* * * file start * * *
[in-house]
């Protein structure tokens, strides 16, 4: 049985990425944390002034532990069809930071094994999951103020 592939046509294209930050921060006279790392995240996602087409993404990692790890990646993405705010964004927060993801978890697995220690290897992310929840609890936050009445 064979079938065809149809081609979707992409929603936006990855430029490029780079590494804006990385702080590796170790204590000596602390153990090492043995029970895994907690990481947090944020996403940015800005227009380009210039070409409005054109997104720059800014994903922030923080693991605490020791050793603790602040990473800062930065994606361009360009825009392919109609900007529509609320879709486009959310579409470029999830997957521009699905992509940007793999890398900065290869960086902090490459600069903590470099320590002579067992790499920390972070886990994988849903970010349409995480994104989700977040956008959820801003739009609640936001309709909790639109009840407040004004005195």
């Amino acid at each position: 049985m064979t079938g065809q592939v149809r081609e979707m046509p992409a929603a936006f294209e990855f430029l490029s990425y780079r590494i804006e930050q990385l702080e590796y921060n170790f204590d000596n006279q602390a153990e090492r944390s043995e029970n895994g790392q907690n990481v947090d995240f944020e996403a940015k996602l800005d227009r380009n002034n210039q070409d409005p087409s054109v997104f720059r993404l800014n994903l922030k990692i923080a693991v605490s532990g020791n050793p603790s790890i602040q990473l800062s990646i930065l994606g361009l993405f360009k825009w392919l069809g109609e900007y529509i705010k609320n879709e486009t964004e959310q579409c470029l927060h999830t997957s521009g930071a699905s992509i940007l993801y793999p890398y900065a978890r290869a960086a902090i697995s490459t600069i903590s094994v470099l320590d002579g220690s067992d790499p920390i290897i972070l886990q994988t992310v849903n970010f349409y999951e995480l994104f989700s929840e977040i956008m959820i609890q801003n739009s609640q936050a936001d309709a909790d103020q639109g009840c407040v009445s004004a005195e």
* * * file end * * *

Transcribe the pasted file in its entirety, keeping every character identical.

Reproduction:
[in-house]
């Protein structure tokens, strides 16, 4: 049985990425944390002034532990069809930071094994999951103020 592939046509294209930050921060006279790392995240996602087409993404990692790890990646993405705010964004927060993801978890697995220690290897992310929840609890936050009445 064979079938065809149809081609979707992409929603936006990855430029490029780079590494804006990385702080590796170790204590000596602390153990090492043995029970895994907690990481947090944020996403940015800005227009380009210039070409409005054109997104720059800014994903922030923080693991605490020791050793603790602040990473800062930065994606361009360009825009392919109609900007529509609320879709486009959310579409470029999830997957521009699905992509940007793999890398900065290869960086902090490459600069903590470099320590002579067992790499920390972070886990994988849903970010349409995480994104989700977040956008959820801003739009609640936001309709909790639109009840407040004004005195």
């Amino acid at each position: 049985m064979t079938g065809q592939v149809r081609e979707m046509p992409a929603a936006f294209e990855f430029l490029s990425y780079r590494i804006e930050q990385l702080e590796y921060n170790f204590d000596n006279q602390a153990e090492r944390s043995e029970n895994g790392q907690n990481v947090d995240f944020e996403a940015k996602l800005d227009r380009n002034n210039q070409d409005p087409s054109v997104f720059r993404l800014n994903l922030k990692i923080a693991v605490s532990g020791n050793p603790s790890i602040q990473l800062s990646i930065l994606g361009l993405f360009k825009w392919l069809g109609e900007y529509i705010k609320n879709e486009t964004e959310q579409c470029l927060h999830t997957s521009g930071a699905s992509i940007l993801y793999p890398y900065a978890r290869a960086a902090i697995s490459t600069i903590s094994v470099l320590d002579g220690s067992d790499p920390i290897i972070l886990q994988t992310v849903n970010f349409y999951e995480l994104f989700s929840e977040i956008m959820i609890q801003n739009s609640q936050a936001d309709a909790d103020q639109g009840c407040v009445s004004a005195e």